and interpenetration. The entrusting heart is a meeting place
between the Buddha and the being who wishes to hear, see and eventually
become Buddha. It is in this heart that both the Buddha and the
Buddha-to-be are born. And yet there is nothing we can possibly
do to bring about this encounter. However, our wish for it to
happen proves that it has already happened.
few years ago, as I was first gripped by Shinran's teaching
I remember asking Professor Alfred Bloom about shinjin. I was
anxious about signs and proofs, baffled that Jodo Shinshu did
not offer any formal confirmation of realization, unlike other
schools of Buddhism. I wanted to know if I "had shinjin"
or if not what did I need to do in order to acquire it. Professor
Bloom's answer immediately revealed the absurdity of my question:
"ultimately, nothing external can assure the reception
of trust [
]. We do not develop a conviction based on external
authority where someone declares what is true for you, but it
only arises when one intuitively becomes aware in oneself that
this is the truth of my life". Therefore, "if the
teaching continues to attract your interest and study or questions,
then do not be concerned for assurance, you already have it"3.
Finally, echoing the dialogue between Yuienbo and Shinran in
the 9th chapter of Tannisho, he concluded "where there
is doubt there is already faith"4 .
unlike Ananda, we wish to see or trust the Buddha because we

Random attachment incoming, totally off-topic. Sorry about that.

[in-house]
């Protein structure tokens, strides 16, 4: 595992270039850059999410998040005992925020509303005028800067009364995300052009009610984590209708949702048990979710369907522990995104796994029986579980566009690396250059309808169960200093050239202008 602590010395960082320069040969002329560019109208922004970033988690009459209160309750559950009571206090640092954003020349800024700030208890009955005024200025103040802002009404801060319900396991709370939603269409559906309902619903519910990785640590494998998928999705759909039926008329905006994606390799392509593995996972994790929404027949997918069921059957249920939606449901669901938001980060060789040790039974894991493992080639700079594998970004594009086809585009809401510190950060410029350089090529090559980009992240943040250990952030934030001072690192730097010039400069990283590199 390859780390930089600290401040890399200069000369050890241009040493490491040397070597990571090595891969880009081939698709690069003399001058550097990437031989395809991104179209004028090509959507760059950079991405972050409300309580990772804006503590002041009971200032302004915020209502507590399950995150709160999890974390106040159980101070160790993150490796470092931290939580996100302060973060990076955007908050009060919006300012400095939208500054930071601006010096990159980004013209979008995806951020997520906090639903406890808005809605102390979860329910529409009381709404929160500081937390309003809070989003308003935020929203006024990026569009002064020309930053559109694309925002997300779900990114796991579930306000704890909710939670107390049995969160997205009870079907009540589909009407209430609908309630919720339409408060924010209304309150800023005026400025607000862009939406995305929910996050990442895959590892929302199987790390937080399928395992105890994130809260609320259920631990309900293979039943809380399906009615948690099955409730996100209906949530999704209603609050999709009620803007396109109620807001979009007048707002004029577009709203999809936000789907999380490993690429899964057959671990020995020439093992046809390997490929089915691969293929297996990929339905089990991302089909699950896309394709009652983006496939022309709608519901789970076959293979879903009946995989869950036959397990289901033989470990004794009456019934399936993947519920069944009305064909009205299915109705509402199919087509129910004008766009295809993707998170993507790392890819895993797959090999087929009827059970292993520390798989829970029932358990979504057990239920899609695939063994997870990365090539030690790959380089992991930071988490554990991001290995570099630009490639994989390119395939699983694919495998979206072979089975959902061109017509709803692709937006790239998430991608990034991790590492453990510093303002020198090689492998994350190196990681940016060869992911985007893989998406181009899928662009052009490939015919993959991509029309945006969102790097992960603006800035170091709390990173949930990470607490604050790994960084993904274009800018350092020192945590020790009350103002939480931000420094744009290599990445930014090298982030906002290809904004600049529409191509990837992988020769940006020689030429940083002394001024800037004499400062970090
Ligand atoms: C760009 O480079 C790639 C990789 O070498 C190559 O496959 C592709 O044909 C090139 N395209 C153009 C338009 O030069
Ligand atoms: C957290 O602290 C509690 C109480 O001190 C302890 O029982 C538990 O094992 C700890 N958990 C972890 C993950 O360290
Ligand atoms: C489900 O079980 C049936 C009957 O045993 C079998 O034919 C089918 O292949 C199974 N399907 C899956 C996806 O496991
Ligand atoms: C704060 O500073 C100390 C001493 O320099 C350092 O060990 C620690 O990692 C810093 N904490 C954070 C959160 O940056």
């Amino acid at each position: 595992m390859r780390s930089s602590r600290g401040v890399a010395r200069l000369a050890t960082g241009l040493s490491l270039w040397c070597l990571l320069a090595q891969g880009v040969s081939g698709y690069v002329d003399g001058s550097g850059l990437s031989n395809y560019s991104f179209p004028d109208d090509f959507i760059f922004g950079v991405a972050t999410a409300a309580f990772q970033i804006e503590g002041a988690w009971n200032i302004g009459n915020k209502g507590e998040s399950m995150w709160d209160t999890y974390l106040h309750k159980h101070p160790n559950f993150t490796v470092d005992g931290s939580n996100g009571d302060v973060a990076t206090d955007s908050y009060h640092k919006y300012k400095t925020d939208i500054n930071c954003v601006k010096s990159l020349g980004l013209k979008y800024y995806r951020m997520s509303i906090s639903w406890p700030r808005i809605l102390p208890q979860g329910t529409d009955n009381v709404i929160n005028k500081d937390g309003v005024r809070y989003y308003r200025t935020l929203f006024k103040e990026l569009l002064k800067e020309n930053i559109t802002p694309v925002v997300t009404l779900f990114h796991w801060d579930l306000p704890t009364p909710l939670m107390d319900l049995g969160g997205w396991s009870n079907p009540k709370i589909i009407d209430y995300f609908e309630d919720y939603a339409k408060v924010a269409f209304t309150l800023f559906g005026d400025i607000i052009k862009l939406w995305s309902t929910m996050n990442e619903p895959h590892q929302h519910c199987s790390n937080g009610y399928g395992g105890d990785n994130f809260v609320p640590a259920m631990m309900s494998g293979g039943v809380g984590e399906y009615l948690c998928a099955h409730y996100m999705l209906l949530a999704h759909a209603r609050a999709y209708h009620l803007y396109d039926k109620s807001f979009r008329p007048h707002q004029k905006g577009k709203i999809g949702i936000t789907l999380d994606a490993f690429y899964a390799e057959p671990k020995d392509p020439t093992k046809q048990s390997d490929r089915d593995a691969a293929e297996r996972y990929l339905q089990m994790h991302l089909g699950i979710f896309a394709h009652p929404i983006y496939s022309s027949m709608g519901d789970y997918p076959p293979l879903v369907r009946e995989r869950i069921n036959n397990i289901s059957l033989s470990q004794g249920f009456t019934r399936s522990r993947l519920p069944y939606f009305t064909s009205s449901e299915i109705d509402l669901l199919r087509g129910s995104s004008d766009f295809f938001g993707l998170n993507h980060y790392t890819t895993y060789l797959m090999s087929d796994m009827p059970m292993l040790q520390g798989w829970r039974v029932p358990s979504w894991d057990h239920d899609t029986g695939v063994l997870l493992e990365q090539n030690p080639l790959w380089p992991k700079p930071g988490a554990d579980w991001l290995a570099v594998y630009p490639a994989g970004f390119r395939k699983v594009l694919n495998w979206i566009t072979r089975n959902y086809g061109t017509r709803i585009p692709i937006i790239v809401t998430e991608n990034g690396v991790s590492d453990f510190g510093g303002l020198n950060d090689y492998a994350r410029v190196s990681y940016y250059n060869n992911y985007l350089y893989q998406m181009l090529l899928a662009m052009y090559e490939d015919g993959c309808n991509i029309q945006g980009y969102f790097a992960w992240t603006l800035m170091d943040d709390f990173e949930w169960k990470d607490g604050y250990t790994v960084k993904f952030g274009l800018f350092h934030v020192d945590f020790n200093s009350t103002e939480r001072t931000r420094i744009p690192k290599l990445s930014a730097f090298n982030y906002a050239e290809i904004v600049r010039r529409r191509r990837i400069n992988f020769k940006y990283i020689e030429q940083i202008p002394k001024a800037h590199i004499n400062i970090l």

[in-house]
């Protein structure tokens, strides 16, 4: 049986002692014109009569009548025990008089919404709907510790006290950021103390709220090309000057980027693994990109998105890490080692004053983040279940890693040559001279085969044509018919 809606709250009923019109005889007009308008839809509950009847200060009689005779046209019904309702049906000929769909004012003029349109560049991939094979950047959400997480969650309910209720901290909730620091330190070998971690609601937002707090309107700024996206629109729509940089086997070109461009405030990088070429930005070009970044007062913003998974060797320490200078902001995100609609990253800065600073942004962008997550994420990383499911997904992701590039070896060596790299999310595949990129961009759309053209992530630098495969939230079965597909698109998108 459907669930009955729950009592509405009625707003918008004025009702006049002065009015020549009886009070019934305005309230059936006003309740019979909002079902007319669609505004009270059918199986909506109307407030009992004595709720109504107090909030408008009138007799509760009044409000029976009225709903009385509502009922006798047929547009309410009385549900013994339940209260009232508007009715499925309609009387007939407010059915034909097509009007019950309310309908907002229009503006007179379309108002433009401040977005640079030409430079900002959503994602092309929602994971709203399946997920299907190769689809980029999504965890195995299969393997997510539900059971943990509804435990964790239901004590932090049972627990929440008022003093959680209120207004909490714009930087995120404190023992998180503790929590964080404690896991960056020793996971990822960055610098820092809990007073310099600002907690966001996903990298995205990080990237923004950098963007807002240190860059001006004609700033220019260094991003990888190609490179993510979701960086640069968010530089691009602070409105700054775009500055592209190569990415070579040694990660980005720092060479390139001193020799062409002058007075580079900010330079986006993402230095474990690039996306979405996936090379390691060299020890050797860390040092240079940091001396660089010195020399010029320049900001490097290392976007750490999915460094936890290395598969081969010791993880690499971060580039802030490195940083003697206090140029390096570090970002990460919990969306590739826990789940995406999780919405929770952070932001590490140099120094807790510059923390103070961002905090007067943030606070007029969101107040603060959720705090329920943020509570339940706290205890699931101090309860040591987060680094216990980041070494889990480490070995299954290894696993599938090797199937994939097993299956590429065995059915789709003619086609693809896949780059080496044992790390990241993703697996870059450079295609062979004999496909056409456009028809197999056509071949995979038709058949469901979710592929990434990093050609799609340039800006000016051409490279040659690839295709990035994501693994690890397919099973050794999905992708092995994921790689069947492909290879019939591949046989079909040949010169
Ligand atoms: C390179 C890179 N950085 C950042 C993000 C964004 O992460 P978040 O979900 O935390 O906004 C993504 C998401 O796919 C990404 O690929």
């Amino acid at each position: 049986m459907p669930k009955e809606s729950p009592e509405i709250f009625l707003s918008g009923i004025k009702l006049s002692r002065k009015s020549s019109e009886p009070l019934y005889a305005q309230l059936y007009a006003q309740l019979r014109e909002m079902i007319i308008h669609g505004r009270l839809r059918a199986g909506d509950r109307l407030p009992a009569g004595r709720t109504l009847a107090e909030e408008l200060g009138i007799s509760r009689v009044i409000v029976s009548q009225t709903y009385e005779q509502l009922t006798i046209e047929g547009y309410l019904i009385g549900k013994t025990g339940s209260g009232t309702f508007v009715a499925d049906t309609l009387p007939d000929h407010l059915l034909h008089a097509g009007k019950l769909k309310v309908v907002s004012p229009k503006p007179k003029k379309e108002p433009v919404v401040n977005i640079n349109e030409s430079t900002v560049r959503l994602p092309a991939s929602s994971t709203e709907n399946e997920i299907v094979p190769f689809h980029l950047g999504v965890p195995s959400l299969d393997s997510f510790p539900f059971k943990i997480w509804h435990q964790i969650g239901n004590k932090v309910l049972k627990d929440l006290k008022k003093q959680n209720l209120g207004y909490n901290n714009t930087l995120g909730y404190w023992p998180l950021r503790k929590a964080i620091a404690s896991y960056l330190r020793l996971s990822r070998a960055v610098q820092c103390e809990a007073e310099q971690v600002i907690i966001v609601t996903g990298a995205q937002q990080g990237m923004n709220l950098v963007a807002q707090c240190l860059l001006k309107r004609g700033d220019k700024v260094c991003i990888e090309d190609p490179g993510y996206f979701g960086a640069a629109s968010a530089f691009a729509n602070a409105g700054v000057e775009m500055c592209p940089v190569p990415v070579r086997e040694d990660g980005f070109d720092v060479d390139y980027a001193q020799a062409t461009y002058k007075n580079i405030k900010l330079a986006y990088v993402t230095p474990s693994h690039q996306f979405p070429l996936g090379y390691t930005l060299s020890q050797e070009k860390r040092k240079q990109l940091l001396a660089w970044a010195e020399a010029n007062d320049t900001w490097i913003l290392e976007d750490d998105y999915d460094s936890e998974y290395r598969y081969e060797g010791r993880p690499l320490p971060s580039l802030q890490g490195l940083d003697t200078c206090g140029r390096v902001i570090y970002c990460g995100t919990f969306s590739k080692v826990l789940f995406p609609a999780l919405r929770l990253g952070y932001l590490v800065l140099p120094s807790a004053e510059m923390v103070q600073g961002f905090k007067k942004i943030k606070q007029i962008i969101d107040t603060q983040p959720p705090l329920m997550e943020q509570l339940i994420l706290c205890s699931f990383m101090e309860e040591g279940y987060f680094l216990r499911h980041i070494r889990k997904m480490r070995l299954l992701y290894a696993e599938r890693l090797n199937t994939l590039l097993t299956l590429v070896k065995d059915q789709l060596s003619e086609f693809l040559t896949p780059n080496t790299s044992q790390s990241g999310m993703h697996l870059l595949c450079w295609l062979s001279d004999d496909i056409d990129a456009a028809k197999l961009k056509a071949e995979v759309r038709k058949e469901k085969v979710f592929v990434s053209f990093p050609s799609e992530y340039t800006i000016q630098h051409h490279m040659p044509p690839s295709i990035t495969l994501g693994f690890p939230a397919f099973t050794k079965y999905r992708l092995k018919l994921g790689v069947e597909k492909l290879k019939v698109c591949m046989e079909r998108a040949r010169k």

sense we do not or cannot really see or trust. By wishing we
realize our inadequateness and shortcomings, a sign that the
light of the Buddha is already at work within us.
quotes from the sutra are from the translation by the Jodo Shinshu
Studies and Research Centre Translation committee. Inagaki Hisao,
ed. The Three Pure Land Sutras, Volume II. The Sutra on the
Buddha of Immeasurable Life. Kyoto: Jodo Shinshu Hongwanji-Ha,
is Inagaki Hisao's translation to the 98th line in the Shoshinge
(Kyo ki ichi nen so o go).
4. The chapter
9 of Tannisho reproduces an exchange between Yuienbo and Shinran,
in which the first tries to reconcile his feelings of joylessness
with the fact that he says the nembutsu. Shinran's responds
by identifying with Yuienbo and confessing that he has had the
same thoughts and feelings. Far from being an anomaly, Shinran
reassures Yuienbo that his lack of joy is not only not his fault
but is a proof that his birth in the Pure Land is certain. Yuienbo's
lack of enthusiasm or even doubt means he is under the grip
of blind passions and therefore he is the object of Amida's
compassion. Furthermore, the fact that Yuienbo is aware of his
blind passions (in the form of doubt or joylessness) demonstrate,
for Shinran, that he has already been embraced by the Buddha's